How to Frame a Curved Wall

Add architectural interest to your home with a curved wall. Here's how to frame one.

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Project Overview
  • Total Time: 6 hours
  • Skill Level: Intermediate

A curved wall can be a simple sweeping arc or an undulating wave that moves back and forth. Either way, a curved wall will add interest and drama to any room.

When building one yourself, there are a few things to keep in mind. A flexible metal track speeds and simplifies the construction of the wall whether you utilize metal or wood studs. The track shown is also available in a model that accommodates 2x6 studs. Making your own curved track from standard channel is a bit tedious but not especially difficult. Making plates from solid wood or laminated plywood is another option, but it can consume significant amounts of both materials and time. One other key design consideration is the radius of the curve. The radius you choose determines the spacing of the studs. Spacing the studs closely can give a smoother look to your finished wall.

Before you begin framing, make sure you know how to measure, use a plumb bob, and drive fasteners. Expect to spend about 20 minutes per linear foot of wall on this project.

What You'll Need

Equipment / Tools

  • Permanent marker
  • Chalk line
  • Plumb bob with nylon line
  • Strip of scrap hardboard
  • Drill
  • Drill bits
  • Locking-grip pliers


  • Metal snips
  • Masking tape
  • Flexible track for the top and bottom of the wall
  • Studs
  • Fasteners


  1. SCDW_054_02.jpg

    Draw the Curve

    Draw the curve on the floor with a permanent marker. To get a smooth curve, make a giant compass from a strip of hardboard or plywood. Tap a nail through the hardboard into the floor for the pivot point. Drill a hole at the other end at the desired radius for the curve; put the marker tip through the hole and draw.

  2. Screw the Track

    Bend the track to shape, and hold the curve while you drive screws through the tabs into the metal strip. For best results, use No. 8X1/2-inch self-drilling screws. Driving a screw through every tab on both sides gives the strongest results.

    Run masking tape along the outside (convex) edge of the track to hold the curve while you drive screws into the inside (concave) edge. When you're ready to drive screws into the outside edge, you can pull the tape off or leave it in place and drill through it.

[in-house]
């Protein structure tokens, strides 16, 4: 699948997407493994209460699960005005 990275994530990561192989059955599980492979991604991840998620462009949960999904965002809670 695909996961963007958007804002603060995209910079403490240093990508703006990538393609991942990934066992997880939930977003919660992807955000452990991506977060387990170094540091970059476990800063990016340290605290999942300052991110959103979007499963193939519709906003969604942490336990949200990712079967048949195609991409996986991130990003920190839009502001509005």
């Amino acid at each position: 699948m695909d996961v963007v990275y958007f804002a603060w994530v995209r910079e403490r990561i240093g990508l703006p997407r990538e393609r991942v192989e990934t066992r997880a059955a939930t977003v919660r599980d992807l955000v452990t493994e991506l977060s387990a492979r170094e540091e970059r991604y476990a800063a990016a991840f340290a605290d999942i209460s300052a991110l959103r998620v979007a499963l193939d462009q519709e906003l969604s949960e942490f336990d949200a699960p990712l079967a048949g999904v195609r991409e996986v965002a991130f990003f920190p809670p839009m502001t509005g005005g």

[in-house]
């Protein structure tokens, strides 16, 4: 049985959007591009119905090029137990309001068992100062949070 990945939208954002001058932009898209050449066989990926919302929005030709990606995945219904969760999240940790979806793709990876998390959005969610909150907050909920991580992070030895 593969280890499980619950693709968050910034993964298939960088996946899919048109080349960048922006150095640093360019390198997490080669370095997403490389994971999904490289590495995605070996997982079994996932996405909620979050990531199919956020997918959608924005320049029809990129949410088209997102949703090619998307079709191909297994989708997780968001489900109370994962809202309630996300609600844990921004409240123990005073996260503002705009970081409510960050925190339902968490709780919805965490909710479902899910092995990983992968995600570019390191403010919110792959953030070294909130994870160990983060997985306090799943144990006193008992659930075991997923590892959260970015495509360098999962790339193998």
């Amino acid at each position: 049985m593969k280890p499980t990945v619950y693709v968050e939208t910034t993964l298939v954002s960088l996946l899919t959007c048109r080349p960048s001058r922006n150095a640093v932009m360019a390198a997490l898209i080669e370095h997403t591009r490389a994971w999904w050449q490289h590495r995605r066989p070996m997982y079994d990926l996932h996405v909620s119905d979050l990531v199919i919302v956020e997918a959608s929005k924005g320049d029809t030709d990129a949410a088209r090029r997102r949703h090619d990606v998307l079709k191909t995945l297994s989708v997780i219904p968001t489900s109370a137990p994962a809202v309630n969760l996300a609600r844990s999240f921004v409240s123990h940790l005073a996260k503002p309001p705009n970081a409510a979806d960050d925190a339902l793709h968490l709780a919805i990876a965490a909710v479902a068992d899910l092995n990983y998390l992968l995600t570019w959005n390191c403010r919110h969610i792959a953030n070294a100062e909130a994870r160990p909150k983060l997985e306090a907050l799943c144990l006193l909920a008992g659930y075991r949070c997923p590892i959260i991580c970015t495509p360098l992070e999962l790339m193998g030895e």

3. Shape Top Track

    After you've completed the first track, turn it over to use as a template to shape the top track. The top track is a mirror image of the bottom. Attach the second track to the first with locking-grip pliers at one end, shape the curve, then secure the other end with another pair of locking-grip pliers. Drive the screws.

    To make your own flexible track, start with a length of steel runner. Cut through one flange and the web at 2-inch intervals along the portion that will be curved. Inside the runner, lay a steel strap that's at least 1 inch wide and with a thickness of at least 18 mils (25 gauge). Screw the flanges to the strip to set the curve. To make an S-shape curve, switch the cuts to the other flange of the runner.

  4. SCDW_054_06.jpg

    Position Ceiling Track

    Attach the bottom track to the floor, and use a plumb bob to position the ceiling track. Temporarily place a few studs into the tracks to support the upper track. Check the alignment of the tracks at both ends and in the middle.

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    Attach Studs

    Twist the studs into the tracks, and plumb them before driving screws through the track to secure them. You can use either wood or metal studs. For the smoothest wall surface, space the studs closely together, never exceeding the spacing recommended.

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